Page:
Colorado Adopts New Marijuana Waste Rules To Encourage Composting

The goal is to reduce the industry’s growing carbon footprint

Colorado marijuana regulators have adopted new waste management rules intended to reduce the industry’s growing carbon footprint.

According to the state Department of Public Health and Environment, 3,650 tons (7.3 million pounds) of marijuana plant waste was produced by the state’s pot industry in 2019, and that number would be increased to 7,300 tons by a requirement that unused plant matter and product be mixed with waste such as sawdust, mature compost, bleach, coffee grounds, sand, glass or shredded paper — as long as the marijuana-to-waste ratio is 50/50.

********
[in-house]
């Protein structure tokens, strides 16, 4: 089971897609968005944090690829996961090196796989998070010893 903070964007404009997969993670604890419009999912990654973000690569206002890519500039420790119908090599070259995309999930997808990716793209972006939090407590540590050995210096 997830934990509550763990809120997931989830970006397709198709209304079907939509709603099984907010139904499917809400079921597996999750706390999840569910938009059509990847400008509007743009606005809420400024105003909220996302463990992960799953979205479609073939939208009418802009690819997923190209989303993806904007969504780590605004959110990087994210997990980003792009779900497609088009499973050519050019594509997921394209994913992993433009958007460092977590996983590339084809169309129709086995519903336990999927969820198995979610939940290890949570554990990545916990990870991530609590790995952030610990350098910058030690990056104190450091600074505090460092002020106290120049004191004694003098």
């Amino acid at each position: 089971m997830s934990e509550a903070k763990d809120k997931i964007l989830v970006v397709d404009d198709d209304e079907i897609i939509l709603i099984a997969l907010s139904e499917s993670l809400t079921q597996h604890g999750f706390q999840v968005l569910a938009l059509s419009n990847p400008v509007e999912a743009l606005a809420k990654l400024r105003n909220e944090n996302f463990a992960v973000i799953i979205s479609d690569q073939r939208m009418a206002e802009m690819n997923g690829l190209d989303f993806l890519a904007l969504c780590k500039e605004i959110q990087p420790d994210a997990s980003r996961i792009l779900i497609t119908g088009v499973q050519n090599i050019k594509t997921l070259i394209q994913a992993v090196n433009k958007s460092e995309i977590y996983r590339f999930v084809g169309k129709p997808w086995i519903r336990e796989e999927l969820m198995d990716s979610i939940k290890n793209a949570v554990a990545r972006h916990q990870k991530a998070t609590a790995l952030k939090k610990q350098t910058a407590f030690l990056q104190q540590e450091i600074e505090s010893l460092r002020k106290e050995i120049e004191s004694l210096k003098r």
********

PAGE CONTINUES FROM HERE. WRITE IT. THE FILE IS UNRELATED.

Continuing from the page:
Although the state Marijuana Enforcement Division didn’t remove or alter the 50/50 requirement, as had been discussed at previous meetings, the MED did open up several paths around it in the department’s latest round of extensive rule updates, adding new exemptions for biomass recycling and composting methods. According to CDPHE marijuana environmental impact researcher and small-business consultant Kaitlin Urso, the new waste removal rules will take effect at the start of 2021.

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